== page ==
No longer would I be forced to rely on a flashlight to guide me through the pitch black hallways, navigating up and down three flights of darkened stairwells, as I carefully made my way to the front door of the lobby of my apartment building.
No longer would I walk nearly 25 blocks each way in search of food, supplies, a restroom, a shower, or a warm hotel lobby with Internet and phone connections.
No longer would I be forced to adopt a self-imposed curfew, acutely aware of the growing risk of being out and about on the blackened streets of Manhattan, sans streetlights and once well-lit storefront windows, after nightfall.
No longer would I beg my neighbor, alluding to possible sexual favors, for the heavy jugs of water he carried daily up many flights in dark stairwells so I could fill my toilet tank. (Hey! Don't judge! You'd do the same for a chance to flush your toilet.)
No longer would I sit huddled with my neighbors playing Scrabble by candlelight while listening to a portable radio for any news of power and life restoration.
Life would now be back to normal, or whatever passed for normal a mere 94 hours, 28 minutes, 39 seconds ago (not that anyone is counting).
After four nights and five days in the dark, while the temperatures continued to plummet, as the pungent scent of stale urine and decaying food began to slowly seep into the halls of my apartment building, we could begin the cleanup and resume our pre-Sandy lives.
When one is in survival mode, time can be your best friend or worst enemy. During my time in the dark, besides my continued sense of utter bewilderment at how bad I am at Scrabble, I pondered many pressing post-Sandy issues.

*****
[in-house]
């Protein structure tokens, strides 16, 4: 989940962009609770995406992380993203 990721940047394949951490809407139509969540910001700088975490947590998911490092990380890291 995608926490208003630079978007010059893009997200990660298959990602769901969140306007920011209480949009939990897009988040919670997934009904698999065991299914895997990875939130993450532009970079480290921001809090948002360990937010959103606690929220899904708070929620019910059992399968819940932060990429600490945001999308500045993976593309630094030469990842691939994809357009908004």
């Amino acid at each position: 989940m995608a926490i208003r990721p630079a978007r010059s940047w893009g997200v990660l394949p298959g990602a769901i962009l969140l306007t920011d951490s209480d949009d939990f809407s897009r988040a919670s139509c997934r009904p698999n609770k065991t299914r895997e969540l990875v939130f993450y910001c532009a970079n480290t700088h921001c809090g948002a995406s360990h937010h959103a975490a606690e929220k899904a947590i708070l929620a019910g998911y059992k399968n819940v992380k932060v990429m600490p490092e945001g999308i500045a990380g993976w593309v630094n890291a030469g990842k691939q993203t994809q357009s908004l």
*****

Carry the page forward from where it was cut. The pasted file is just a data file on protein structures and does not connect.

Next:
Who names superstorms, anyway? Is there a committee or do the meteorologists make a unilateral decision? Can we vote, like they do on American Idol, the next time a superstorm is brewing? Because I really don't support giving a monstrous, murderous storm a name as benign as "Sandy."
Why not "Hitler" or "Satan"? Not only are these monikers more fitting, but they also realistically reflect what may follow. Who thought the unimaginable would occur with something called "Sandy"? Maybe this contributed to my lack of preparation - as I was only stocked with a few bottles of water and one extra pack of batteries when the lights powered down.
I also realized that I can no longer ignore the growing elephant firmly planted in our midst, as Mother Nature continues PMSing while unleashing her unrelenting wrath. There is no denying that our climate is changing dramatically, and the media buzzword for Sandy - unprecedented - will soon become dated and irrelevant, as these apocalyptic storms hit with more regularity and intensity.
As night fell upon my first night in the Big Apple with power restored and I sat enveloped by my down comforter, sipping chamomile tea while watching Showtime's Homeland, my mind wandered to the streets below, bustling with life again after days of being darkened, barren and cold.
Still, I can't shake this nagging feeling of how utterly unbearable conditions remain for those forced to make choices that surely would have been my fate, as continued falling temperatures, coupled with another significant storm, force those in the dark to seek warmth and shelter wherever they can find it.
And I remain acutely aware that my fellow weary, walking-wounded Sandy survivors, many now homeless and alone, are forced now to feel the horrific conditions many endure daily. I have always subscribed to the adage that everything happens for a reason, but I am resigned to the sad reality of just how arbitrary and cruel fate can be.
For now, these post-hurricane ponderings are gradually being replaced with thoughts of tomorrow, and how I can be prepared should the unthinkable ever happen again.
As I jump on my elevator and head out the front door of my apartment building, I quickly meld into a sea of people on this crisp November morning. I stock up on disaster essentials: water, batteries, peanut butter. Next time I will be ready. And I intend to spend considerable time brushing up on my Scrabble game. Just in case.
Jill Rachel Jacobs is a New York-based writer. E-mail her at firstname.lastname@example.org.